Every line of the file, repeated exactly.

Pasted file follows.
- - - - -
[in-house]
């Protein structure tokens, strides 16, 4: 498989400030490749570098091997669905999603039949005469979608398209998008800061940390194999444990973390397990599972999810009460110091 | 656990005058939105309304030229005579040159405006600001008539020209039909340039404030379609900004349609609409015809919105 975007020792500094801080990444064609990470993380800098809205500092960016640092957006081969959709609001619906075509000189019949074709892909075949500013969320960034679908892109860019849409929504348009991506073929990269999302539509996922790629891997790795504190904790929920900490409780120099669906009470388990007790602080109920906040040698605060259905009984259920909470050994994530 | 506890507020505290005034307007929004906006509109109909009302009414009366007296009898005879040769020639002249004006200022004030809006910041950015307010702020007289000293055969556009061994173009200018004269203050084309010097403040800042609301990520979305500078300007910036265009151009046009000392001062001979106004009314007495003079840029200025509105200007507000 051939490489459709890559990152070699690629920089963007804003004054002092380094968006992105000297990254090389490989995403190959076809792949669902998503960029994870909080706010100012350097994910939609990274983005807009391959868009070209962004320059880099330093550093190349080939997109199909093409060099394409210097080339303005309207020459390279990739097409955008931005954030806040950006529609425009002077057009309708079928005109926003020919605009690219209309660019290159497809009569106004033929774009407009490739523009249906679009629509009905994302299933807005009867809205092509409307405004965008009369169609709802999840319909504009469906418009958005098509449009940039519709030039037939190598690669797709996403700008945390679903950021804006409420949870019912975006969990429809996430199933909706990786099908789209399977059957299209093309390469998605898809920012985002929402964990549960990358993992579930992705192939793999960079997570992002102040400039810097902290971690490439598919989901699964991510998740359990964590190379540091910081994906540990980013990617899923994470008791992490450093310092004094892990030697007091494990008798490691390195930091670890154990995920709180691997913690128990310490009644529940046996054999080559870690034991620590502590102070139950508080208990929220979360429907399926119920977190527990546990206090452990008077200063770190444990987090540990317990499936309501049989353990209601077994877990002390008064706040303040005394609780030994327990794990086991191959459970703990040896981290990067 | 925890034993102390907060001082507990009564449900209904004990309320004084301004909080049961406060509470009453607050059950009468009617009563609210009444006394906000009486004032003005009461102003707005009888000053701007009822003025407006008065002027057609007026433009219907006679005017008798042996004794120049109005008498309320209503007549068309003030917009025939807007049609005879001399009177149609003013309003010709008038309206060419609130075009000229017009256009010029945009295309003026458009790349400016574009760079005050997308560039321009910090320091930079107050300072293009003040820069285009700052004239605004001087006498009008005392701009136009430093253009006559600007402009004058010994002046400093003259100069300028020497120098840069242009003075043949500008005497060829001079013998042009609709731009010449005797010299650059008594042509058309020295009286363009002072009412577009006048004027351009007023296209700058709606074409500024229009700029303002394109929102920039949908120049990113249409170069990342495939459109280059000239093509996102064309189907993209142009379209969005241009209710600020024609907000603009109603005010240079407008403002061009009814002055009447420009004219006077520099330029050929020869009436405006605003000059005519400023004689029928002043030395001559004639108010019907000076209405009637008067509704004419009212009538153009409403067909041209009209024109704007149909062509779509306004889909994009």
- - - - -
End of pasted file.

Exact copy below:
[in-house]
């Protein structure tokens, strides 16, 4: 498989400030490749570098091997669905999603039949005469979608398209998008800061940390194999444990973390397990599972999810009460110091 | 656990005058939105309304030229005579040159405006600001008539020209039909340039404030379609900004349609609409015809919105 975007020792500094801080990444064609990470993380800098809205500092960016640092957006081969959709609001619906075509000189019949074709892909075949500013969320960034679908892109860019849409929504348009991506073929990269999302539509996922790629891997790795504190904790929920900490409780120099669906009470388990007790602080109920906040040698605060259905009984259920909470050994994530 | 506890507020505290005034307007929004906006509109109909009302009414009366007296009898005879040769020639002249004006200022004030809006910041950015307010702020007289000293055969556009061994173009200018004269203050084309010097403040800042609301990520979305500078300007910036265009151009046009000392001062001979106004009314007495003079840029200025509105200007507000 051939490489459709890559990152070699690629920089963007804003004054002092380094968006992105000297990254090389490989995403190959076809792949669902998503960029994870909080706010100012350097994910939609990274983005807009391959868009070209962004320059880099330093550093190349080939997109199909093409060099394409210097080339303005309207020459390279990739097409955008931005954030806040950006529609425009002077057009309708079928005109926003020919605009690219209309660019290159497809009569106004033929774009407009490739523009249906679009629509009905994302299933807005009867809205092509409307405004965008009369169609709802999840319909504009469906418009958005098509449009940039519709030039037939190598690669797709996403700008945390679903950021804006409420949870019912975006969990429809996430199933909706990786099908789209399977059957299209093309390469998605898809920012985002929402964990549960990358993992579930992705192939793999960079997570992002102040400039810097902290971690490439598919989901699964991510998740359990964590190379540091910081994906540990980013990617899923994470008791992490450093310092004094892990030697007091494990008798490691390195930091670890154990995920709180691997913690128990310490009644529940046996054999080559870690034991620590502590102070139950508080208990929220979360429907399926119920977190527990546990206090452990008077200063770190444990987090540990317990499936309501049989353990209601077994877990002390008064706040303040005394609780030994327990794990086991191959459970703990040896981290990067 | 925890034993102390907060001082507990009564449900209904004990309320004084301004909080049961406060509470009453607050059950009468009617009563609210009444006394906000009486004032003005009461102003707005009888000053701007009822003025407006008065002027057609007026433009219907006679005017008798042996004794120049109005008498309320209503007549068309003030917009025939807007049609005879001399009177149609003013309003010709008038309206060419609130075009000229017009256009010029945009295309003026458009790349400016574009760079005050997308560039321009910090320091930079107050300072293009003040820069285009700052004239605004001087006498009008005392701009136009430093253009006559600007402009004058010994002046400093003259100069300028020497120098840069242009003075043949500008005497060829001079013998042009609709731009010449005797010299650059008594042509058309020295009286363009002072009412577009006048004027351009007023296209700058709606074409500024229009700029303002394109929102920039949908120049990113249409170069990342495939459109280059000239093509996102064309189907993209142009379209969005241009209710600020024609907000603009109603005010240079407008403002061009009814002055009447420009004219006077520099330029050929020869009436405006605003000059005519400023004689029928002043030395001559004639108010019907000076209405009637008067509704004419009212009538153009409403067909041209009209024109704007149909062509779509306004889909994009």